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Sustainability in the Federal Government: The State of Green IT

Originally published April 20, 2010

The last two years have seen an explosion of interest and activity in “green IT” within the federal government. More broadly referred to as sustainability, it has opened substantial opportunities for consulting and business development that could be pursued, especially for business intelligence (BI) practitioners.

Sustainability is a term borrowed from the development economists and ecologists and whose common usage stems from the early 1980s. In a much touted United Nations report prepared by the Brundtland Commission – named after former Norwegian Prime Minister Gro Harlem Brundtland – a new direction was postulated for bringing a level of prosperity to the poorer nations of the earth in a way that was both effective in addressing their economic needs while being respectful of the environment. The call went out for sustainable development or “development that meets the needs of the present without compromising the ability of future generations to meet their own needs.” The concept has now spread to many other contexts and has resonated significantly in the wake of the climate change debate.

Sustainable or "green" IT means different things to different people, but it has implications for the manufacture, management, utilization and disposal of IT. The objective is to minimize environmental harm in the process of engaging IT at all levels. If you are a hardware vendor you will be expected to be mindful of the environment and reduce the toxic chemicals used in manufacturing IT products and to focus on energy efficiency and recycling. If you are a user or consumer, sustainability has to do with buying energy-efficient IT equipment, as well as managing its power consumption, and enforcing an environmentally safe approach to disposing of that equipment at the end of its useful life.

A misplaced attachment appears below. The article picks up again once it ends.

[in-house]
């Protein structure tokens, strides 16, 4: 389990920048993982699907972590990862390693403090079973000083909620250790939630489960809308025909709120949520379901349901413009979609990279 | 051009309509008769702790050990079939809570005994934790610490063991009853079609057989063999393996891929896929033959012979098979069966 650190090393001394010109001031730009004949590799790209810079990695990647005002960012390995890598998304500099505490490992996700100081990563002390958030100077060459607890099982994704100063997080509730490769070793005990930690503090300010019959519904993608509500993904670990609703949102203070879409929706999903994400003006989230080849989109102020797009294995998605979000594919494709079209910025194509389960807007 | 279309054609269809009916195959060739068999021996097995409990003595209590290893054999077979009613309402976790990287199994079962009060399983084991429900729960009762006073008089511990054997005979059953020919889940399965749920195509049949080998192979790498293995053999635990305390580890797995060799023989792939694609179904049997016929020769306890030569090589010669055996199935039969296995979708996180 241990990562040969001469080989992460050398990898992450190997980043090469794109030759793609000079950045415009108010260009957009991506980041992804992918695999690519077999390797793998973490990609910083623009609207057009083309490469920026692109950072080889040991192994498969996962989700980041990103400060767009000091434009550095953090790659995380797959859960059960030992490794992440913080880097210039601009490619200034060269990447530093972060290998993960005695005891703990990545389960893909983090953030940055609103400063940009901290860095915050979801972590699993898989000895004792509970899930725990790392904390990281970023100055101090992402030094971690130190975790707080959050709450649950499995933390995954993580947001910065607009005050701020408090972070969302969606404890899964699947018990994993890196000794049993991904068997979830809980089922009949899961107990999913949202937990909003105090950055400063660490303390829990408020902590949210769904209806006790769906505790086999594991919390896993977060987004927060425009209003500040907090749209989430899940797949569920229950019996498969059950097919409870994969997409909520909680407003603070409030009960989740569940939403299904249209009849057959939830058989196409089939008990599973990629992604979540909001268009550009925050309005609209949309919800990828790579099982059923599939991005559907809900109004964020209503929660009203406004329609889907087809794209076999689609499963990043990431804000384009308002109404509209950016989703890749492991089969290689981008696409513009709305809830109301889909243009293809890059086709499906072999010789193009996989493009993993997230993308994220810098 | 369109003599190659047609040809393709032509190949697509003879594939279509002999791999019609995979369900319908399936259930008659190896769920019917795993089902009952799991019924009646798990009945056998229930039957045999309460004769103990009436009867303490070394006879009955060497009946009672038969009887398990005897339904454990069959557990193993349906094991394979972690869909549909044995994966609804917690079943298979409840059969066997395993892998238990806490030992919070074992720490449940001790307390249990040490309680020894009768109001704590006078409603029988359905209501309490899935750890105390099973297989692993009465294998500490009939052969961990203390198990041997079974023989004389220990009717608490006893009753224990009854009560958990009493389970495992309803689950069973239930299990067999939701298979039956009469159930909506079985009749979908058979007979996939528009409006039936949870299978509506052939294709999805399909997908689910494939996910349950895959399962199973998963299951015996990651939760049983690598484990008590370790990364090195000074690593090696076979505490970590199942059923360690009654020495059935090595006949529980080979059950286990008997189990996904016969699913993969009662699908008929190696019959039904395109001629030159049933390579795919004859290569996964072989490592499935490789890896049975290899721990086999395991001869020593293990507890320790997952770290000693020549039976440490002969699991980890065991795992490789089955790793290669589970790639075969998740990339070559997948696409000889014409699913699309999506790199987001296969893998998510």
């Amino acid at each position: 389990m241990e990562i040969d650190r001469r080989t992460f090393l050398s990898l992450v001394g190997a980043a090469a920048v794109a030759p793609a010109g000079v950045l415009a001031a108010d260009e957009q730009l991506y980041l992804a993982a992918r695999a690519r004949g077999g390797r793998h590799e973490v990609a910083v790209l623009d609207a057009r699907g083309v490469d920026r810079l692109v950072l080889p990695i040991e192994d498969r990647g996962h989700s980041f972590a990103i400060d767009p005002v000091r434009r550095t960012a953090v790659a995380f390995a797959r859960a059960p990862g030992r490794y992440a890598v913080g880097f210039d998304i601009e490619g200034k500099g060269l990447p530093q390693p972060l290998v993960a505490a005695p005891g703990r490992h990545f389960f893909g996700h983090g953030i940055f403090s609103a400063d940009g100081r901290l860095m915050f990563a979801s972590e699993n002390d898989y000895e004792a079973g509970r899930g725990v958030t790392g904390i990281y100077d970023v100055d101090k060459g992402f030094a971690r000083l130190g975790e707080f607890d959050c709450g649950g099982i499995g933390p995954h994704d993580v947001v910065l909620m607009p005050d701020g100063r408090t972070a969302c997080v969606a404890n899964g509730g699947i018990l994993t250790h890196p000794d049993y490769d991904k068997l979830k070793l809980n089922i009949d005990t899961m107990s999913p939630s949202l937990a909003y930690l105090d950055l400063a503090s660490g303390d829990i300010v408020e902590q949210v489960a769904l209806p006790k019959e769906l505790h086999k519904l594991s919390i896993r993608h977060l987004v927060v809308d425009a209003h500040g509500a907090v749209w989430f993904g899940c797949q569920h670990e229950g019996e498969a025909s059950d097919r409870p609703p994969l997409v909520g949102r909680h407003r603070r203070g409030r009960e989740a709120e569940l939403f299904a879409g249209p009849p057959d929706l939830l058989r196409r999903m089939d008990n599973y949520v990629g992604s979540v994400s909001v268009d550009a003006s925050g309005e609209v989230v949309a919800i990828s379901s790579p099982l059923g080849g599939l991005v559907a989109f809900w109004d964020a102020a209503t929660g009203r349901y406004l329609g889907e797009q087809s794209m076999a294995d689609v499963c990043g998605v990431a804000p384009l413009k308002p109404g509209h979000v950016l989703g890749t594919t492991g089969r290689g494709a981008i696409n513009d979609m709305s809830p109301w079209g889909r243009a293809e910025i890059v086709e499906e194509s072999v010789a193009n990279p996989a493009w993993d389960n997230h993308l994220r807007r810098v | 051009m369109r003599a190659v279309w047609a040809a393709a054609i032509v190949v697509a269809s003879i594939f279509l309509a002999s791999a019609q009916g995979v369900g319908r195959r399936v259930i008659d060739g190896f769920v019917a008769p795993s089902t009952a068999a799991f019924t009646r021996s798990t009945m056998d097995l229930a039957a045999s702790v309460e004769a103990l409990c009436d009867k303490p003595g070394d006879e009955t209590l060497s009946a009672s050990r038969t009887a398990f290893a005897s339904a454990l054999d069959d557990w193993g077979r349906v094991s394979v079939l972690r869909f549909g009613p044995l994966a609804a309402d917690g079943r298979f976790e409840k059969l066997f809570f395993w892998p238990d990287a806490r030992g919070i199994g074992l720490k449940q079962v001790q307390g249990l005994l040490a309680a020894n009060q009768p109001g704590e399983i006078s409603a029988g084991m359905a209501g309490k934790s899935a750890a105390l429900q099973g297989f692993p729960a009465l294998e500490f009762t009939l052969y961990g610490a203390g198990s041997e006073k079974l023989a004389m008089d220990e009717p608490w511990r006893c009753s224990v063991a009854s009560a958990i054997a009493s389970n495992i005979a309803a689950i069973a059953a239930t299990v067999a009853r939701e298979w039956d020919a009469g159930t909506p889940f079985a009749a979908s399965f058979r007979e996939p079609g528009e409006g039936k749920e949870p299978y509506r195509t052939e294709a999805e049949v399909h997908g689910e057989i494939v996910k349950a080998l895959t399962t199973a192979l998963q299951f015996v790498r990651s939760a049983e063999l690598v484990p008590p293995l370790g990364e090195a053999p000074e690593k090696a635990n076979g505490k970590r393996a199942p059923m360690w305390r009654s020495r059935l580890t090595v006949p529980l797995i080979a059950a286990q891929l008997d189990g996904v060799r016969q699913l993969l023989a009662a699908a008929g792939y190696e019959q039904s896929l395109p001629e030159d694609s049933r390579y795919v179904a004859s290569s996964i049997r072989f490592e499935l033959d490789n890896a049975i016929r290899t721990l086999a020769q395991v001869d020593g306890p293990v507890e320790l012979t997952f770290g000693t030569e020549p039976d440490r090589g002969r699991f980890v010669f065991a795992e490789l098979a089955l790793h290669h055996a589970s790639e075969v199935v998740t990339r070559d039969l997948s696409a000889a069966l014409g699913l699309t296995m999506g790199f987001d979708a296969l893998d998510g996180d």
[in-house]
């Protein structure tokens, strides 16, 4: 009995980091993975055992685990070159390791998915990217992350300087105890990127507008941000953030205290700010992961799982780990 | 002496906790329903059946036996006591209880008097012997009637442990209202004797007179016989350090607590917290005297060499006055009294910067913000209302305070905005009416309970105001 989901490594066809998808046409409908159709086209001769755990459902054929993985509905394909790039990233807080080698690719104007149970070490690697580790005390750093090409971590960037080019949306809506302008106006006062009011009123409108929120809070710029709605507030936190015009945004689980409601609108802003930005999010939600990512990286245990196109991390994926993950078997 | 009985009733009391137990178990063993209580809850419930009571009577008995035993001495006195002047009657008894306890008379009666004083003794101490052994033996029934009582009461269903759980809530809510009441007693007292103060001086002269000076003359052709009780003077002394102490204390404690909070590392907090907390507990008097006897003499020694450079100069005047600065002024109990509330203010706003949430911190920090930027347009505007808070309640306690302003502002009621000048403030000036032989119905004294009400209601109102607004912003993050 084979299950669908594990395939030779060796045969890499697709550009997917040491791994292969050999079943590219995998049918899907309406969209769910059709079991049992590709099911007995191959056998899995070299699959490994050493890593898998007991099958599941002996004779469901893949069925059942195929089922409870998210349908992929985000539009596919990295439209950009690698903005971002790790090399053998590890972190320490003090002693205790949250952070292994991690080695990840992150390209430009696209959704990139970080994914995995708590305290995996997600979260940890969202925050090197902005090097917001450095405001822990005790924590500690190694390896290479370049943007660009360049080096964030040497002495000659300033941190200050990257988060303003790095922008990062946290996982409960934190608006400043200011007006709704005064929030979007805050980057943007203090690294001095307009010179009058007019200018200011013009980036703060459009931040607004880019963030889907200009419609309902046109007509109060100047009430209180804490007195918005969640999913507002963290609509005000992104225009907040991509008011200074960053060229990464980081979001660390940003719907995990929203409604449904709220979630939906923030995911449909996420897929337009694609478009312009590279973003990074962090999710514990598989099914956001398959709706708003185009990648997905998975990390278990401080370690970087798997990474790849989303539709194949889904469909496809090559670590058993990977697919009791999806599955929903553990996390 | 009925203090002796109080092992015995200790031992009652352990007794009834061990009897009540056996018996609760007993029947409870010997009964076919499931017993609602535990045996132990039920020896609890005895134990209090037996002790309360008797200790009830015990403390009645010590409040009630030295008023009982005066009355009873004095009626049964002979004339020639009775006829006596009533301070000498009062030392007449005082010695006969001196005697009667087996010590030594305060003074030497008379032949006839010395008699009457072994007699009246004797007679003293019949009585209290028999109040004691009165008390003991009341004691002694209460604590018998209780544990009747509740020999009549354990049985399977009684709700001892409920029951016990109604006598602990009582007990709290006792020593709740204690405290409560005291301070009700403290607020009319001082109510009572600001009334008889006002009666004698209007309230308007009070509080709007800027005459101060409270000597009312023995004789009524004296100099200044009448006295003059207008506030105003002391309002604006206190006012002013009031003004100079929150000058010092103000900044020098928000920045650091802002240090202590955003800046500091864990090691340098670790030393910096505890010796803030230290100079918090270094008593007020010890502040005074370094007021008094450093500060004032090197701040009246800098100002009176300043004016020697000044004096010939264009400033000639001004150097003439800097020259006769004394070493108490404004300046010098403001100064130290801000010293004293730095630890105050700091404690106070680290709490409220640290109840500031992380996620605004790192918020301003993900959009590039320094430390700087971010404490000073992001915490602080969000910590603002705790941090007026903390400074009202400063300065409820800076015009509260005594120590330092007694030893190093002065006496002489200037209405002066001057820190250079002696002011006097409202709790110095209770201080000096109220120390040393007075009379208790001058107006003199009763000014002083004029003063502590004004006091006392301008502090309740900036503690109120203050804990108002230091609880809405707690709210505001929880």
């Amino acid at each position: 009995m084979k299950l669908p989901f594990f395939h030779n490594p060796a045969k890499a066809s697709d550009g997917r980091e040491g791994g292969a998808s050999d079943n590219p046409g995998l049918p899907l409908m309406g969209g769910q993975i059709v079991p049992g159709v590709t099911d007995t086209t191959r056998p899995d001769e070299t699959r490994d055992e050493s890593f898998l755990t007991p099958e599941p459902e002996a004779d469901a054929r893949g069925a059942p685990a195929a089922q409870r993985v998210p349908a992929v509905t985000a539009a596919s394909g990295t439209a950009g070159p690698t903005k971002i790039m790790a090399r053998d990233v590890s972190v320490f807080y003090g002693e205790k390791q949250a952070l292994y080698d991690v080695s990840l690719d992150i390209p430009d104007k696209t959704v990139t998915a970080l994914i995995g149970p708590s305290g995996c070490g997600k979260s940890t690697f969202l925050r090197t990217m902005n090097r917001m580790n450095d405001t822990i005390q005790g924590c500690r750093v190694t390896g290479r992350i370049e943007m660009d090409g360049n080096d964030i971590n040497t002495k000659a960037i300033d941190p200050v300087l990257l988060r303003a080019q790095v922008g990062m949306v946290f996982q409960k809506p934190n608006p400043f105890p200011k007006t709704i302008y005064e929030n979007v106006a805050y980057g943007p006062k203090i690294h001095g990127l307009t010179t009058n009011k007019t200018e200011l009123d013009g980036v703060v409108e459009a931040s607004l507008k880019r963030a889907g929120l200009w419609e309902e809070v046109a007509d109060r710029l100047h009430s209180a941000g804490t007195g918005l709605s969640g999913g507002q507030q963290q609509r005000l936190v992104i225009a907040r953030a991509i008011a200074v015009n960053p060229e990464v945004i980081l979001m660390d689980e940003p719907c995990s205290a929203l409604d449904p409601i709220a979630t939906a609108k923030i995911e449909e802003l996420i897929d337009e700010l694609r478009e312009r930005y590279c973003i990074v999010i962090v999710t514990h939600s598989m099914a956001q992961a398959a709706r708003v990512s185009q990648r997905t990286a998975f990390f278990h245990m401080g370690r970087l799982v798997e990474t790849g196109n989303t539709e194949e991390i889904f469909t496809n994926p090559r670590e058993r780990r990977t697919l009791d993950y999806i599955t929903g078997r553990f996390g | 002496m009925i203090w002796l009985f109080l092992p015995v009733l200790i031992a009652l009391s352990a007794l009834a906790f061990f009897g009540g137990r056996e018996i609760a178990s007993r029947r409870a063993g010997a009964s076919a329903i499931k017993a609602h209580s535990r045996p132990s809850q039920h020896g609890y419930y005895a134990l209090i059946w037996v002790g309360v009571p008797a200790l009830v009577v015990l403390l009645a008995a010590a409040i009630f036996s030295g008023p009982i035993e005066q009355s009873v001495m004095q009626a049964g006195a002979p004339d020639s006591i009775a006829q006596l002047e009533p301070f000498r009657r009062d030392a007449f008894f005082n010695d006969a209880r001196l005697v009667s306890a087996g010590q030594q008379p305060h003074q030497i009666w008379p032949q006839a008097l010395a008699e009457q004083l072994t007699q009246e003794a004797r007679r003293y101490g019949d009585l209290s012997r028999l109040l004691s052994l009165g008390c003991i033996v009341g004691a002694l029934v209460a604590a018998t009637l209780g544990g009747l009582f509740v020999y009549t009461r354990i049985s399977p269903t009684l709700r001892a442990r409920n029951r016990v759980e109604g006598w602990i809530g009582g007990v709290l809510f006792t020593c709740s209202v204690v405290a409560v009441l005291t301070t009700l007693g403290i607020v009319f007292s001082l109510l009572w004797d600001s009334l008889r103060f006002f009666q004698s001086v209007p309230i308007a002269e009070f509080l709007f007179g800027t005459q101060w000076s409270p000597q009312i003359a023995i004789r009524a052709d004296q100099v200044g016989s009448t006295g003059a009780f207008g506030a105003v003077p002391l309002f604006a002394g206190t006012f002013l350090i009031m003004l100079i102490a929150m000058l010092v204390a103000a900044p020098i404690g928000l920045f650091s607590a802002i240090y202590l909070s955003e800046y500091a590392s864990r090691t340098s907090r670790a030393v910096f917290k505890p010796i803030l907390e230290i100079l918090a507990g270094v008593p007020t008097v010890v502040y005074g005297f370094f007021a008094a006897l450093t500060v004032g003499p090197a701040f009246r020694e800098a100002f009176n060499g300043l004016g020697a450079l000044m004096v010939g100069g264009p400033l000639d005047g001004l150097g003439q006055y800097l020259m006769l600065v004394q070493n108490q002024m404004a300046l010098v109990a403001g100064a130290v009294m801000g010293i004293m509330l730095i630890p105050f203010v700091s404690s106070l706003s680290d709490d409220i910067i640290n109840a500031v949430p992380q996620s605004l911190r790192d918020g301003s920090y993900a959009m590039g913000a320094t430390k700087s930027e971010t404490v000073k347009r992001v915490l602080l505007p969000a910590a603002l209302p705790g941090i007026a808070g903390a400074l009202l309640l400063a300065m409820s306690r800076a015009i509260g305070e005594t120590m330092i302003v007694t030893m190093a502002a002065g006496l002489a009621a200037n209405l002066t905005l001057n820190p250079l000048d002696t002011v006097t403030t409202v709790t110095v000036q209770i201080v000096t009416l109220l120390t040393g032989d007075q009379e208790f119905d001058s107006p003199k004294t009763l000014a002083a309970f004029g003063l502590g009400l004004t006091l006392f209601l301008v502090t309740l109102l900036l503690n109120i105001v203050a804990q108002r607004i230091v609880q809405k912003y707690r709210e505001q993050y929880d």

The private sector started to look at green IT some years back after being confronted by many statistics compelling responsible corporations to pay attention: Computer emissions are “comparable to the level of greenhouse gasses being produced by all the world’s airplanes” (CIO Magazine – Why Green IT is Better IT, 28 March 07). Today several impressive success stories are making the rounds and give testimony to what can be accomplished. (In last month’s article, we reported that in 2007, IBM conserved over 5 million gallons of fuel and avoided more than 450,000 tons of CO2 emissions.)

Aside from all the high-minded environmental reasons for adopting green IT, business and industry have discovered that there are quite substantial cost reductions to be accrued from sustainability policies. Energy efficiency in particular means lower utility bills; recycling has often meant finding alternate ways of disposing of equipment and adding to its end-of-life value; telecommuting can bring substantial savings in office space and other overhead costs.

The Federal government engaged sustainable IT later than the private sector but it has been moving quickly to reduce the gap. Here are some important notes on what has happened and the identification of resources to assist federal IT managers.

The CIO Council, originally established by Executive Order 13011 (Federal Information Technology) and later codified by the E-Government Act of 2002, is the principal interagency forum to improve agency practices for the management of information technology. In January 2009, it formulated six guiding principles (below) in its Transition Guide for Federal CIOs.

  • Empowering the government through information sharing
  • Protecting the networks and systems required to operate in the information age
  • Tapping the power of a collaborative citizenry
  • Leveraging scale-economies and combined expertise to achieve best practices and act as an “enterprise”
  • Ensuring the federal government is an “employer of choice”
  • Focusing on environmental responsibility
As we can see, the last one specifically addresses green IT and provides the following guidance: